You can't run any CVS commands on a file with this status icon.

This "blank file" icon indicates that the particular file has no revision information. Usually this is because either the file is not part of the repository or it has been moved from its original location to somewhere else.

You can run a CVS Add on files that show this icon.

This icon indicates that the status information for the particular file is corrupt or bad. If you are upgrading from MacCVS 1.x, you might see this because that version used a different file format for storing status information.

CVS Check Out and Update

The check out and update commands are probably the ones you will use most frequently. They work pretty much like the standard CVS ones with a few minor differences.

Checking Source Out for the First Time

To check out something for the first time, you can select Action:Check Out Module To. This will bring up a dialog that will allow you to enter a module or path name of the source files you want to check out of the repository.

To specify the source you want to check out, simply enter the module name or path name into the Module field.

Some people are confused by the fact that the field is labeled "Module" and they don't intuitively think they can also use path names. However, since a module in CVS is defined as just a collection of path names, the term "Module" usually is used as a generic term to describe the location of what you want to check out.

The Check Out To pop-up menu allows you to specify a date or tag revision. The Tip of Trunk option (which is the default) means that the latest versions of the source files will be checked out. To specify a specific revision, click on the pop-up menu, choose Other Tag and enter the standard CVS style tag information into the dialog box. A new menu item with that revision will be added to the Checkout To menu.

For more information on CVS tags and revisions, you can refer to the CVS user documentation.

Updating Source Already on Your Disk

Periodically you will want to update the files on your disk. There are two ways to do this: by doing a CVS Check Out command or by doing a CVS Update command. For some reason, people get really confused between the two but the differences are really simple.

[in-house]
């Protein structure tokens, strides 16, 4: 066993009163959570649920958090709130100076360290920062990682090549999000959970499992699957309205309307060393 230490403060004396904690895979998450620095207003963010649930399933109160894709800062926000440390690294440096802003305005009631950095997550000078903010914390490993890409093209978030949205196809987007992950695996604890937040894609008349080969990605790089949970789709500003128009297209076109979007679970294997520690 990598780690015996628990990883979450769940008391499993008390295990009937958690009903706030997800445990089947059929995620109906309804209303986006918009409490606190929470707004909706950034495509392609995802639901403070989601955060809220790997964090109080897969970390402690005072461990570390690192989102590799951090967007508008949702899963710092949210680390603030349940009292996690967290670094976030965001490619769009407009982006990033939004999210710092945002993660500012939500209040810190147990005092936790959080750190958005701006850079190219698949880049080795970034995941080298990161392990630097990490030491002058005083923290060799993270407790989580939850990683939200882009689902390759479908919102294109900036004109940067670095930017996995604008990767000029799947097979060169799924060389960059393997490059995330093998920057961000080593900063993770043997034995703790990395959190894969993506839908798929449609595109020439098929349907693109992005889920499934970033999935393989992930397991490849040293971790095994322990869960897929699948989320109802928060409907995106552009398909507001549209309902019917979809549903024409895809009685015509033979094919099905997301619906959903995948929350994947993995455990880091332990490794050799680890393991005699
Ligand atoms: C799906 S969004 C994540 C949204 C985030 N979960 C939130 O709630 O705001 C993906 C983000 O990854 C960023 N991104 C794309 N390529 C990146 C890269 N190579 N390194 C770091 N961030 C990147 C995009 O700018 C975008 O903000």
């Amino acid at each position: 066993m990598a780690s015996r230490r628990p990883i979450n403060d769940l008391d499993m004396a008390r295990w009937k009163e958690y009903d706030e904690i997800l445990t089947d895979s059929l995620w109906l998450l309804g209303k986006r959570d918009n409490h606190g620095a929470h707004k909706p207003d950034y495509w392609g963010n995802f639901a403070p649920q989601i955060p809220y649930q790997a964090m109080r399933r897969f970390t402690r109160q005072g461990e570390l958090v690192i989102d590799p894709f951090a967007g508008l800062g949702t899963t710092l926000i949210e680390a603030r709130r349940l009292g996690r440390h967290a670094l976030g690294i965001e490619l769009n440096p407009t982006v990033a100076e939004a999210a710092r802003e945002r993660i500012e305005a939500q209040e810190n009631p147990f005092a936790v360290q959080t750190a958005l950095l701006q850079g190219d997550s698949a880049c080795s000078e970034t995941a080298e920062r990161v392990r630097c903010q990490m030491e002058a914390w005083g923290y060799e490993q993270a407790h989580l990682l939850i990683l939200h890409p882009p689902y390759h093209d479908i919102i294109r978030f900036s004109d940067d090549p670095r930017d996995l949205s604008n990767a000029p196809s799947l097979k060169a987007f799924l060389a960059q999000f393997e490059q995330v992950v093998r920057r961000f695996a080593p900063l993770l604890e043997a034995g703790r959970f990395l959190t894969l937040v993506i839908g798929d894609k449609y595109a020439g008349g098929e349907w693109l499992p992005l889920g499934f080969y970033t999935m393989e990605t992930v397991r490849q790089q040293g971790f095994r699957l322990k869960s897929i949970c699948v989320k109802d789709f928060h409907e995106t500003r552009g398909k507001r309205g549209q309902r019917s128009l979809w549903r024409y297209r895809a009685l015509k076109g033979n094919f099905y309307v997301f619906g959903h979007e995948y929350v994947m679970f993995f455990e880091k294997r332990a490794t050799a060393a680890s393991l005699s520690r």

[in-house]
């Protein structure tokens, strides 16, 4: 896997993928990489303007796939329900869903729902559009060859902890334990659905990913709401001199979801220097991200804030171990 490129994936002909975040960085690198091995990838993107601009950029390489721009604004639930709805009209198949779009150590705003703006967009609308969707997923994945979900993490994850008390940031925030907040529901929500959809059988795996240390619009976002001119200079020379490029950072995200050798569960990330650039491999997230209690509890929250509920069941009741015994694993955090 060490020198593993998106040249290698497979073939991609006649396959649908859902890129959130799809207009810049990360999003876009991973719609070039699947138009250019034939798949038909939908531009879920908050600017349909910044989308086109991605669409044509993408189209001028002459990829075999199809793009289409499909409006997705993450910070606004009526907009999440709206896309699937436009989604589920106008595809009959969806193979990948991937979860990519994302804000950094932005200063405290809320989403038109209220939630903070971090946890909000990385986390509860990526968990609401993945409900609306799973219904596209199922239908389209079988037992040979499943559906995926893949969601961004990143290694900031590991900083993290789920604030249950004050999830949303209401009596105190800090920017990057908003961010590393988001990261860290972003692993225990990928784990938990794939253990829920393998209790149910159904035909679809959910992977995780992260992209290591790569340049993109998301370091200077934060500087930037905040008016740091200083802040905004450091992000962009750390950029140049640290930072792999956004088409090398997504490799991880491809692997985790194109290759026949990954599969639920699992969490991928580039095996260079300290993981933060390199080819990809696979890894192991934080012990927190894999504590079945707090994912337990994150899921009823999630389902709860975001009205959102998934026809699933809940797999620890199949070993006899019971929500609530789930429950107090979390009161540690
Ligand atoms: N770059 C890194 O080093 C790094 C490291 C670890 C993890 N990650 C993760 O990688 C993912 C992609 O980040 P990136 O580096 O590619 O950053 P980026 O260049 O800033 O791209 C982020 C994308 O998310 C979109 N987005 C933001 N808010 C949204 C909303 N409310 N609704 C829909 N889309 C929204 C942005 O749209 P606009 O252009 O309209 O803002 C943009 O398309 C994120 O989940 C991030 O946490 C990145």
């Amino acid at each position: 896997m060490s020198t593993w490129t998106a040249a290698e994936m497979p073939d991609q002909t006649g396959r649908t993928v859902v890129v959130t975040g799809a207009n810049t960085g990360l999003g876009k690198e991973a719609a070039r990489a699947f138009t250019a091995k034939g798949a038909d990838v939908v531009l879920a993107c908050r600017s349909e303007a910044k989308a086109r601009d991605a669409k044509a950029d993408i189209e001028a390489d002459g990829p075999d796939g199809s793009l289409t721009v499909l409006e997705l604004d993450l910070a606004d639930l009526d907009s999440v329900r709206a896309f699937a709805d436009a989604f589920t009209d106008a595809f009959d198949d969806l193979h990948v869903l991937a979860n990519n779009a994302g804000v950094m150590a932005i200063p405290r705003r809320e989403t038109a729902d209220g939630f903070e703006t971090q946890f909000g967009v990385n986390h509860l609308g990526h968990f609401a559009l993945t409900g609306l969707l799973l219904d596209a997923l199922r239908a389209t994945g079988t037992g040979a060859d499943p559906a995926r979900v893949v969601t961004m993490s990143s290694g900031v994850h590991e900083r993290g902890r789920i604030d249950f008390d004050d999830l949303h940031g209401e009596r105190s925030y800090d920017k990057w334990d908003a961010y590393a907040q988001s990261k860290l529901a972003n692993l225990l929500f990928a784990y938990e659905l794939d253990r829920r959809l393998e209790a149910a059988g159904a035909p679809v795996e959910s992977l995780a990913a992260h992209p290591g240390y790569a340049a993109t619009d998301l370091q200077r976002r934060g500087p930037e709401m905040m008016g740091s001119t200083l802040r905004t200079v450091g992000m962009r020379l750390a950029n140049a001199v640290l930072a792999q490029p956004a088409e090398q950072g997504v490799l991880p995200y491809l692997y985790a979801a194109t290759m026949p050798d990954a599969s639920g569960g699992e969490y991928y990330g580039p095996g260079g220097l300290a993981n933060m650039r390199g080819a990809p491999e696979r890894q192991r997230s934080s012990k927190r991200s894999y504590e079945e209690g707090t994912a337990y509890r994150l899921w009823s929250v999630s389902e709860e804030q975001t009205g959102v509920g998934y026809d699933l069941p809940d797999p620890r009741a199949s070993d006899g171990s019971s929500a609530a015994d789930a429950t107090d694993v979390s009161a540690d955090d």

The CVS Check Out command updates files that already exist in your local project. It also downloads new directories that you do not already have. Users experienced with the command line CVS will recognize this as the old "update -d" command. Check Out works only on directories.

To check out a directory, simply select the directory and choose Action:Check Out. You can also check out directories to different revisions by choosing the Action:Check Out To menu item.

The CVS Update command only updates files that already exist in your local project. To update an item, simply select the item and choose Action:Update. You can also update items to different revisions by selecting the Action:Update To command. Update works on both files and directories.

So, in summary, here are the differences:

Check Out Default Module

There is another option, called Check Out Default Module in the Action menu. If you specify a module name (or path name) in the Default Module field, then choosing this item will automatically check out that module. This is useful if you are working on a project (which is almost always one module) and you want a quick way to update everything.

CVS Commit

The CVS Commit command is used to upload changes you have made to files to the CVS server. To do this, select the file you want to commit and then select the Action:Commit menu item. A comment dialog will appear to allow you to enter a commit comment. After entering your comment and pressing the Commit button, MacCVS Pro will try to commit the file to the repository.

WARNING: if you are not careful, you can erase someone else's changes. CVS has some safeguards in place that try to minimize the possibility of this happening, but you still have to use common sense. I recommend that you use the Status:Compare With Original command on the file (if it's a text file) to first view the differences between your local file and the repository copy before you commit the changes.